I agree that Pascal law requires static equilibrium. I need to think more carefully about a way to generate very high pressures in a liquid. Will keep you posted about any new ideas I will have!

Actually upon second thoughts I don't understand why Pascal's law shouldn't apply to a pressure wave just as well as to static pressure. Imagine launching a square wave pressure pulse into a liquid, which remains at rest: the wave front will first impact the liquid and by Pascal's law will propagate equally across the liquid bringing all the liquid to high pressure temporarily, and the same will happen to the final release wave at the end of the pressure pulse which brings the liquid back to ambient pressure. Hence the overall result should be the application of two consecutive pressures throughout the liquid! I think when they say that Pascal's law applies only to liquids in static equilibrium they mean the liquid has to remain at rest and not flow with constant velocity in a certain direction, which is the case in my example...G

g_mogni said:
Actually upon second thoughts I don't understand why Pascal's law shouldn't apply to a pressure wave just as well as to static pressure. Imagine launching a square wave pressure pulse into a liquid, which remains at rest: the wave front will first impact the liquid and by Pascal's law will propagate equally across the liquid bringing all the liquid to high pressure temporarily, and the same will happen to the final release wave at the end of the pressure pulse which brings the liquid back to ambient pressure. Hence the overall result should be the application of two consecutive pressures throughout the liquid! I think when they say that Pascal's law applies only to liquids in static equilibrium they mean the liquid has to remain at rest and not flow with constant velocity in a certain direction, which is the case in my example...G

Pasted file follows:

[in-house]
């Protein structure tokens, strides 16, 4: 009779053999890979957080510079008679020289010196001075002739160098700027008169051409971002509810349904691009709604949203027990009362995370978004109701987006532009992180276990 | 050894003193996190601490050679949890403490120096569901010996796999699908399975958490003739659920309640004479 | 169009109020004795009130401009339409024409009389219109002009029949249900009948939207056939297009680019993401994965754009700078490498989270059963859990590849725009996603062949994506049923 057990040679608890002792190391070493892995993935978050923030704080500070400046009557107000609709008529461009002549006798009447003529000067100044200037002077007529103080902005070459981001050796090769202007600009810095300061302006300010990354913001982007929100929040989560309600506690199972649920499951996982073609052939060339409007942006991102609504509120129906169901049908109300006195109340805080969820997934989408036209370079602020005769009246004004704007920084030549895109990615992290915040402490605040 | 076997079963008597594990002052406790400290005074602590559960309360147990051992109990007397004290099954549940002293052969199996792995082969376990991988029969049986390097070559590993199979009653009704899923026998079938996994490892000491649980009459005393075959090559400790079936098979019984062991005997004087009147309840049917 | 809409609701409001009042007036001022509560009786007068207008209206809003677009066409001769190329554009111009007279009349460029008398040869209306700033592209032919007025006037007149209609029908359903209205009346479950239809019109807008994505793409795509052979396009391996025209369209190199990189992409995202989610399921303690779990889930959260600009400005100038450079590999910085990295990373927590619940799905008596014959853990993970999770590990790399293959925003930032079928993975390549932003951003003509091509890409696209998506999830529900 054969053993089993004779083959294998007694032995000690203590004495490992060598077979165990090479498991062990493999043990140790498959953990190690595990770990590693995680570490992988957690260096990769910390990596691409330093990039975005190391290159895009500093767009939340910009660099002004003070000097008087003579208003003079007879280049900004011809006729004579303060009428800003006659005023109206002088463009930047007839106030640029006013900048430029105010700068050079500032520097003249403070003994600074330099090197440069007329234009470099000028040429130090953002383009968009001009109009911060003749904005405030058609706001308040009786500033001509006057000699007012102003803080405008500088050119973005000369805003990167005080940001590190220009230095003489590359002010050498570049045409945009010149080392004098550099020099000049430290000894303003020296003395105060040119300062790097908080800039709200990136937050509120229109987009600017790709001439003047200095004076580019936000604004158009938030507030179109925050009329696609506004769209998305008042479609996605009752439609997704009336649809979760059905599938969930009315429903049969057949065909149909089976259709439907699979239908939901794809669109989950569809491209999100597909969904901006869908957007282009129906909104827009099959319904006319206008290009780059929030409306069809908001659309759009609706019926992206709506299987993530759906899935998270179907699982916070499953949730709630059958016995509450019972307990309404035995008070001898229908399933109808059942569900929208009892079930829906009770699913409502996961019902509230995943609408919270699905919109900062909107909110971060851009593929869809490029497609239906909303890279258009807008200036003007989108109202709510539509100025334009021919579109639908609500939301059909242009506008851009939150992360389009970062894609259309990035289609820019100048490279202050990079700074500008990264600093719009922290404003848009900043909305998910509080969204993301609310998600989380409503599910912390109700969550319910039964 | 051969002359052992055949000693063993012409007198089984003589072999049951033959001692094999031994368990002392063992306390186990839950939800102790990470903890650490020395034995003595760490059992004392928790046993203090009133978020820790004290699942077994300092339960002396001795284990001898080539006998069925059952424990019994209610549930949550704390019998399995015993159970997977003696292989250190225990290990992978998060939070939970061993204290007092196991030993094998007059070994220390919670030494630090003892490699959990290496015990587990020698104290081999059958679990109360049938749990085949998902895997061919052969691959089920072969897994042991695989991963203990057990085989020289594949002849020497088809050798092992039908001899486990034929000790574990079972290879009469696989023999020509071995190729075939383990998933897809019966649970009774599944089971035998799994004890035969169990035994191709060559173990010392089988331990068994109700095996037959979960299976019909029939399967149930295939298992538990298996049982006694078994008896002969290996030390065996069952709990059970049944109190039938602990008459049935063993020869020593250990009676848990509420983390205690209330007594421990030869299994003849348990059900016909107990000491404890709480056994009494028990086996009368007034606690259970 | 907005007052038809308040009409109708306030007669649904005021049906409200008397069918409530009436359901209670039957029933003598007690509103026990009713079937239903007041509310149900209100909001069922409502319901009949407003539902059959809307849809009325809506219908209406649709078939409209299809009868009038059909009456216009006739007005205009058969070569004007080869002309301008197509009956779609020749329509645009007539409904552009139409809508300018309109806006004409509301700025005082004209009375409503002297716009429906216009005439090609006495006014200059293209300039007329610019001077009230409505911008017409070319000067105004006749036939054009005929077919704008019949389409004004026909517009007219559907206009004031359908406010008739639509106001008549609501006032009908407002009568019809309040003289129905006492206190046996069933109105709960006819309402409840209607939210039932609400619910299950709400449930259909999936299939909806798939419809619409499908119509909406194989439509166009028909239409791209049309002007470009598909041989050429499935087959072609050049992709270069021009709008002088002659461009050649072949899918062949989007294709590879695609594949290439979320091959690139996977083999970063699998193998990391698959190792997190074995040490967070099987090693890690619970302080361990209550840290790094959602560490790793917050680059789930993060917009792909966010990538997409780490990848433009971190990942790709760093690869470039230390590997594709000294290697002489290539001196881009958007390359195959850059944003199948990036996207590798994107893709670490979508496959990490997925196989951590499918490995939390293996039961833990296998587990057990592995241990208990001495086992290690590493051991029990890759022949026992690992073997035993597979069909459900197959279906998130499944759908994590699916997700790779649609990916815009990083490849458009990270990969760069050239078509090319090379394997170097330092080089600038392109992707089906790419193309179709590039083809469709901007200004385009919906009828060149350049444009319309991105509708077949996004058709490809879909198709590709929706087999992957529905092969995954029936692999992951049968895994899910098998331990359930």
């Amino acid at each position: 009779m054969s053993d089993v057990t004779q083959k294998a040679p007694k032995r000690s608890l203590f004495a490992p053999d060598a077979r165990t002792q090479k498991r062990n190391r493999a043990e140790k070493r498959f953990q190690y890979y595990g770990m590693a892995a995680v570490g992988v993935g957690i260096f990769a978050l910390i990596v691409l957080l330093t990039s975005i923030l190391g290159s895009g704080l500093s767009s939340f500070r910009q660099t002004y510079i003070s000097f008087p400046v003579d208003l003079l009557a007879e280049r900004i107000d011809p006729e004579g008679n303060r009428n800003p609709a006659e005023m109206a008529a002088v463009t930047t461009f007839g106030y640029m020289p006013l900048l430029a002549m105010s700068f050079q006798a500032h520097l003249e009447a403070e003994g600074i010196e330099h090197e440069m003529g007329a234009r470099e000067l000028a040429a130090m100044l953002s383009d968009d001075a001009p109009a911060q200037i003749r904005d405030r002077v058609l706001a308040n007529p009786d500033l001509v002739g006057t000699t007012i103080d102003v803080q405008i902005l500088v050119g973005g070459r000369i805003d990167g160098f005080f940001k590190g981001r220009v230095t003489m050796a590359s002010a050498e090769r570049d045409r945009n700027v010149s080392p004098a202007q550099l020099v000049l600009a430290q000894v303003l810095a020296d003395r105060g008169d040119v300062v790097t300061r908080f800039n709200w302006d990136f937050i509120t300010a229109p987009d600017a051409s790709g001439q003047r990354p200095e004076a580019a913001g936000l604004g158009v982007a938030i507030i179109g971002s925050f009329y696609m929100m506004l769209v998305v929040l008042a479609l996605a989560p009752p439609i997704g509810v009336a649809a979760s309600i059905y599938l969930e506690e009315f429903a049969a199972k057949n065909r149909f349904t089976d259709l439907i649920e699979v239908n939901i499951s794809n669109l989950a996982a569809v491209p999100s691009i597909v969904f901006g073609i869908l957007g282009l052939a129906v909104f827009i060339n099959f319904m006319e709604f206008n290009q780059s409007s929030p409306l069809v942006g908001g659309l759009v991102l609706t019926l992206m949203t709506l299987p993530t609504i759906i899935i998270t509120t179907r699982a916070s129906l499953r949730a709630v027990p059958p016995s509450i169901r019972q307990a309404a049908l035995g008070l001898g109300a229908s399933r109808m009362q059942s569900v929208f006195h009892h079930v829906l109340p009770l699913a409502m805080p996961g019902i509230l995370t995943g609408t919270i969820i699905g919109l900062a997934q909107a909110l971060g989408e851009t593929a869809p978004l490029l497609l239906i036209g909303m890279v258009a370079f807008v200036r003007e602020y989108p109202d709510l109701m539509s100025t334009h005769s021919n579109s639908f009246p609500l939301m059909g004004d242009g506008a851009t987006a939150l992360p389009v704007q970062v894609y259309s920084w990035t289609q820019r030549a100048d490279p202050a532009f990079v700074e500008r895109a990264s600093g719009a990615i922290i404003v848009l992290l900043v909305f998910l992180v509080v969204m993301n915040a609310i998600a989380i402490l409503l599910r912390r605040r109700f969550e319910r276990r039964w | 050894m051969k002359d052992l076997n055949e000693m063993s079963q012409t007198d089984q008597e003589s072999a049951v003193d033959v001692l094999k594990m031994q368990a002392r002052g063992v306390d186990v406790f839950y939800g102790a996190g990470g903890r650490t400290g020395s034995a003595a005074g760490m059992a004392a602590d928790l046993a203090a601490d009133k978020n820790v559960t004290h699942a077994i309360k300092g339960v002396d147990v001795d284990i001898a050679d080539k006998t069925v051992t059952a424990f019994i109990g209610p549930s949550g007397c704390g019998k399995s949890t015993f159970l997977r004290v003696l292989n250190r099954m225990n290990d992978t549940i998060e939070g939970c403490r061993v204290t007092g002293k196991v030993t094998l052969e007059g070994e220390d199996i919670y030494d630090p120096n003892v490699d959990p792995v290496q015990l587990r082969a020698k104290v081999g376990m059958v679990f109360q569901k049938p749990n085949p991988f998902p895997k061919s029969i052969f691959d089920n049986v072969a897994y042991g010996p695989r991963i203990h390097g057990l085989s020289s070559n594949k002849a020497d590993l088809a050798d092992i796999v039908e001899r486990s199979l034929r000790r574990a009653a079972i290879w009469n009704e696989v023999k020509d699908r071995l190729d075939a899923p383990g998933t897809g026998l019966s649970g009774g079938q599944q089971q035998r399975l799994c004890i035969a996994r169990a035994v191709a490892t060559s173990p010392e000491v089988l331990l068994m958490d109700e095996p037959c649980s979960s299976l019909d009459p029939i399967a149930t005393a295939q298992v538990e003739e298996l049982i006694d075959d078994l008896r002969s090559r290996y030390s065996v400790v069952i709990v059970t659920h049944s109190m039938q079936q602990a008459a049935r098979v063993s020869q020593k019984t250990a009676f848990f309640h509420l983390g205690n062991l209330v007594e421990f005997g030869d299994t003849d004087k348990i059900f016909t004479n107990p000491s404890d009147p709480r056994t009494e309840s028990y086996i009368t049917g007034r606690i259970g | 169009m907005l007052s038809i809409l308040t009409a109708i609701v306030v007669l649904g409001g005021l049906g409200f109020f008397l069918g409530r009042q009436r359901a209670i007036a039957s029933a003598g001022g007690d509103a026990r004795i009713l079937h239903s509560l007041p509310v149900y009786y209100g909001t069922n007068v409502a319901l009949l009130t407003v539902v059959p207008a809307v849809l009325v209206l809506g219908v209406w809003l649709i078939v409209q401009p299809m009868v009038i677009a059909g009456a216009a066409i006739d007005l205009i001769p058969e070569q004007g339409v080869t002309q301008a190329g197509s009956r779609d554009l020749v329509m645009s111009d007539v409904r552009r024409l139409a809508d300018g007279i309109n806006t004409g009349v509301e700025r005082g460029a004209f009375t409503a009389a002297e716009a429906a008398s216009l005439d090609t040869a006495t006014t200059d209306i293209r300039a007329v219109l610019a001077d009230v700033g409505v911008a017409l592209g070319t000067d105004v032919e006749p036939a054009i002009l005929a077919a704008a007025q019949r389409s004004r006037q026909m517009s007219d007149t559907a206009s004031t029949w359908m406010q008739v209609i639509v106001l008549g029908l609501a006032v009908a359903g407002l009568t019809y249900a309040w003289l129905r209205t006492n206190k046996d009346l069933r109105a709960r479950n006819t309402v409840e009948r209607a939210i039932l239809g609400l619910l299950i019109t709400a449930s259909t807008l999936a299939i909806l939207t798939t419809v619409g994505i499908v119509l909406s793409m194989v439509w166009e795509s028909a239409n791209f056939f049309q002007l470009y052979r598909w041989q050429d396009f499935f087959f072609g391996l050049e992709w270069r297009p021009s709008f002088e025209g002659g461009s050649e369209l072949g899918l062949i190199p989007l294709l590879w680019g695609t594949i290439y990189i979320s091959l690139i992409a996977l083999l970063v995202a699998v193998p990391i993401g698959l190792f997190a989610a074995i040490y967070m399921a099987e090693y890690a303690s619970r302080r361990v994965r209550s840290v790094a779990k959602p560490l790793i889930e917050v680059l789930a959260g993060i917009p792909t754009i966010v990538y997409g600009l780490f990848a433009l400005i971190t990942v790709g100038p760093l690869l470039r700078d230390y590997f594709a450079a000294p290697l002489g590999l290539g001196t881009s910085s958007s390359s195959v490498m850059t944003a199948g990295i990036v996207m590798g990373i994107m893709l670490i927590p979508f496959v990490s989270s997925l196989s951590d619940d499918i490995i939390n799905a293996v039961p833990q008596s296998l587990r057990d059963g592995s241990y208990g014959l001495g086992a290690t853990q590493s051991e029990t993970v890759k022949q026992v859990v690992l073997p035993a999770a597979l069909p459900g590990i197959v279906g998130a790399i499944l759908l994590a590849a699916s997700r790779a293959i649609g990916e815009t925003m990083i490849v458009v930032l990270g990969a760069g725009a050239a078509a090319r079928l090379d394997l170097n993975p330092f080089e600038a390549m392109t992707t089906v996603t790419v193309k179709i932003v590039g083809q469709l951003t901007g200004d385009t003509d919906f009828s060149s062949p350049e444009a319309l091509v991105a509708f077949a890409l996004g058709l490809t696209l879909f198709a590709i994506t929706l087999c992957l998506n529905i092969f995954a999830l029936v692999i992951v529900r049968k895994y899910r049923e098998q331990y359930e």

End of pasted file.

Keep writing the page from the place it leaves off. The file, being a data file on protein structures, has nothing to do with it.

If you can maintain the compression pulse long enough for the pressure wave to propagate throughout the region of interest, then that might be possible. But, outside your tube, there is a much larger mass of liquid to compress. I don't think the velocity of propagation in the larger mass will be the same as for a rectilinear wave, because the propagation will travel spherically (radially outward). The wave equation will be different for the spherical propagation.

Chet

As a quick approximation, you could assume the pressure wave propagates at the speed of sound in the liquid, so you could get a rough guess for how quickly the pressure wave would reach the other end of the container. If your impact time is substantially longer than the pressure wave propagation time, you might roughly be correct. Of course, calculating an impact time isn't an easy proposition either.